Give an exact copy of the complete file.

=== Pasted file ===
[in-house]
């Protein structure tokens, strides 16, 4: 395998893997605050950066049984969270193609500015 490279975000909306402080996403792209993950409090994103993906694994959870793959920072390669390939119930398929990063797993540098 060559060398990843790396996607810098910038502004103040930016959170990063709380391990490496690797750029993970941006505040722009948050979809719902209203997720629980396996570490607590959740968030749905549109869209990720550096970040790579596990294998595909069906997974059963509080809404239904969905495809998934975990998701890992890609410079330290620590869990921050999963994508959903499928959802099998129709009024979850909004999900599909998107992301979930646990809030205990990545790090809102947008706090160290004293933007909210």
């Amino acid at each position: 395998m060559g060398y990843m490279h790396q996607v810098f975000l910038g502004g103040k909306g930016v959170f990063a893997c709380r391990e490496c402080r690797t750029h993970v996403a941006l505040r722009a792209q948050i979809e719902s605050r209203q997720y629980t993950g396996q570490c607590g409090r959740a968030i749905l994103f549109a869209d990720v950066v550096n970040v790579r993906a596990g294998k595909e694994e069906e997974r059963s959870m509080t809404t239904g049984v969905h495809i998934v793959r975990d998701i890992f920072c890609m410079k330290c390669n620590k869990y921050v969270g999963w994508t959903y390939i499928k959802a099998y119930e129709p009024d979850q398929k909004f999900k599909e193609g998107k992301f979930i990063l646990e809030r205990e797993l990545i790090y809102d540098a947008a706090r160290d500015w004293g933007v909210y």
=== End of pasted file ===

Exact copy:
[in-house]
């Protein structure tokens, strides 16, 4: 395998893997605050950066049984969270193609500015 490279975000909306402080996403792209993950409090994103993906694994959870793959920072390669390939119930398929990063797993540098 060559060398990843790396996607810098910038502004103040930016959170990063709380391990490496690797750029993970941006505040722009948050979809719902209203997720629980396996570490607590959740968030749905549109869209990720550096970040790579596990294998595909069906997974059963509080809404239904969905495809998934975990998701890992890609410079330290620590869990921050999963994508959903499928959802099998129709009024979850909004999900599909998107992301979930646990809030205990990545790090809102947008706090160290004293933007909210």
């Amino acid at each position: 395998m060559g060398y990843m490279h790396q996607v810098f975000l910038g502004g103040k909306g930016v959170f990063a893997c709380r391990e490496c402080r690797t750029h993970v996403a941006l505040r722009a792209q948050i979809e719902s605050r209203q997720y629980t993950g396996q570490c607590g409090r959740a968030i749905l994103f549109a869209d990720v950066v550096n970040v790579r993906a596990g294998k595909e694994e069906e997974r059963s959870m509080t809404t239904g049984v969905h495809i998934v793959r975990d998701i890992f920072c890609m410079k330290c390669n620590k869990y921050v969270g999963w994508t959903y390939i499928k959802a099998y119930e129709p009024d979850q398929k909004f999900k599909e193609g998107k992301f979930i990063l646990e809030r205990e797993l990545i790090y809102d540098a947008a706090r160290d500015w004293g933007v909210y």